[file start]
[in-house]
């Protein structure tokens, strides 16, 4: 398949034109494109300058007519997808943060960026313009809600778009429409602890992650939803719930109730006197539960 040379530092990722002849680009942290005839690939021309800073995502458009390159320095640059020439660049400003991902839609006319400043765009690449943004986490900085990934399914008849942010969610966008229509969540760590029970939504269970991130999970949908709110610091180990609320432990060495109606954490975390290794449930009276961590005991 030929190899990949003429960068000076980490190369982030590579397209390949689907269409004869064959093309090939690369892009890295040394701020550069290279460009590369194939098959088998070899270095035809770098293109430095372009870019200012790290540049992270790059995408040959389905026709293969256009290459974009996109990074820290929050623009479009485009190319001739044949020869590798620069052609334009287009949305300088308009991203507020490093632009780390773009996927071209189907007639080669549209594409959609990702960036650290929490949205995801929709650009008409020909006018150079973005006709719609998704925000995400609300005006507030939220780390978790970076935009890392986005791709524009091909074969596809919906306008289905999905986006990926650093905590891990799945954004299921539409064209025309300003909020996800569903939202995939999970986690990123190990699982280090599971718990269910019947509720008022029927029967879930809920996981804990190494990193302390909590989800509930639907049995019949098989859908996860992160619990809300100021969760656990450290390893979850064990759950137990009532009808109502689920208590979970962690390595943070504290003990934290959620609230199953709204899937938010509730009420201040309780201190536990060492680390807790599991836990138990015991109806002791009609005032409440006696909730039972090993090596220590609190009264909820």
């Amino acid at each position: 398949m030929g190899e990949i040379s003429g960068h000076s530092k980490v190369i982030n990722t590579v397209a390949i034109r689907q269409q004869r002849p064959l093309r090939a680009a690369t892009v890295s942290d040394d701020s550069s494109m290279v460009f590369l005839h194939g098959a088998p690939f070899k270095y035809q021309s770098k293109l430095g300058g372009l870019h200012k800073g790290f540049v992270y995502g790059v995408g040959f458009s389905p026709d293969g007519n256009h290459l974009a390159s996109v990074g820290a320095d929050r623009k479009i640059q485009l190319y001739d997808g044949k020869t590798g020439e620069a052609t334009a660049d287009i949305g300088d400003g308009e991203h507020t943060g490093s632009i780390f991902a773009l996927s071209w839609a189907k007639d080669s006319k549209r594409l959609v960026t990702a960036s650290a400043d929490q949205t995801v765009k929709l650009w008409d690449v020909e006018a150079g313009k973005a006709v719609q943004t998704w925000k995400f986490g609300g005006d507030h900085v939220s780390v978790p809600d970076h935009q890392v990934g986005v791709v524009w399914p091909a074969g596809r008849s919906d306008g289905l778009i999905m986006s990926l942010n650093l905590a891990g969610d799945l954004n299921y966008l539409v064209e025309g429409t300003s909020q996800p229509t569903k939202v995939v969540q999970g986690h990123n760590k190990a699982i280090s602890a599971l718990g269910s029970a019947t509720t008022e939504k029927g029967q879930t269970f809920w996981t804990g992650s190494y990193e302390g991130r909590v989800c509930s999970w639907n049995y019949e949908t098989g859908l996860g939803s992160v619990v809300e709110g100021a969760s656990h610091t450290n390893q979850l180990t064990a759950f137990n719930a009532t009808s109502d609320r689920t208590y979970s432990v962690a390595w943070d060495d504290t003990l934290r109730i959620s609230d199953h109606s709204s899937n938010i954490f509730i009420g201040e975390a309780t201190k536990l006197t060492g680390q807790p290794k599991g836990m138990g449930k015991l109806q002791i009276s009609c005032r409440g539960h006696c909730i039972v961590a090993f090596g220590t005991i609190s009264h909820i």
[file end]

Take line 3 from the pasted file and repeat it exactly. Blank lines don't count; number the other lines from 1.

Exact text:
């Amino acid at each position: 398949m030929g190899e990949i040379s003429g960068h000076s530092k980490v190369i982030n990722t590579v397209a390949i034109r689907q269409q004869r002849p064959l093309r090939a680009a690369t892009v890295s942290d040394d701020s550069s494109m290279v460009f590369l005839h194939g098959a088998p690939f070899k270095y035809q021309s770098k293109l430095g300058g372009l870019h200012k800073g790290f540049v992270y995502g790059v995408g040959f458009s389905p026709d293969g007519n256009h290459l974009a390159s996109v990074g820290a320095d929050r623009k479009i640059q485009l190319y001739d997808g044949k020869t590798g020439e620069a052609t334009a660049d287009i949305g300088d400003g308009e991203h507020t943060g490093s632009i780390f991902a773009l996927s071209w839609a189907k007639d080669s006319k549209r594409l959609v960026t990702a960036s650290a400043d929490q949205t995801v765009k929709l650009w008409d690449v020909e006018a150079g313009k973005a006709v719609q943004t998704w925000k995400f986490g609300g005006d507030h900085v939220s780390v978790p809600d970076h935009q890392v990934g986005v791709v524009w399914p091909a074969g596809r008849s919906d306008g289905l778009i999905m986006s990926l942010n650093l905590a891990g969610d799945l954004n299921y966008l539409v064209e025309g429409t300003s909020q996800p229509t569903k939202v995939v969540q999970g986690h990123n760590k190990a699982i280090s602890a599971l718990g269910s029970a019947t509720t008022e939504k029927g029967q879930t269970f809920w996981t804990g992650s190494y990193e302390g991130r909590v989800c509930s999970w639907n049995y019949e949908t098989g859908l996860g939803s992160v619990v809300e709110g100021a969760s656990h610091t450290n390893q979850l180990t064990a759950f137990n719930a009532t009808s109502d609320r689920t208590y979970s432990v962690a390595w943070d060495d504290t003990l934290r109730i959620s609230d199953h109606s709204s899937n938010i954490f509730i009420g201040e975390a309780t201190k536990l006197t060492g680390q807790p290794k599991g836990m138990g449930k015991l109806q002791i009276s009609c005032r409440g539960h006696c909730i039972v961590a090993f090596g220590t005991i609190s009264h909820i």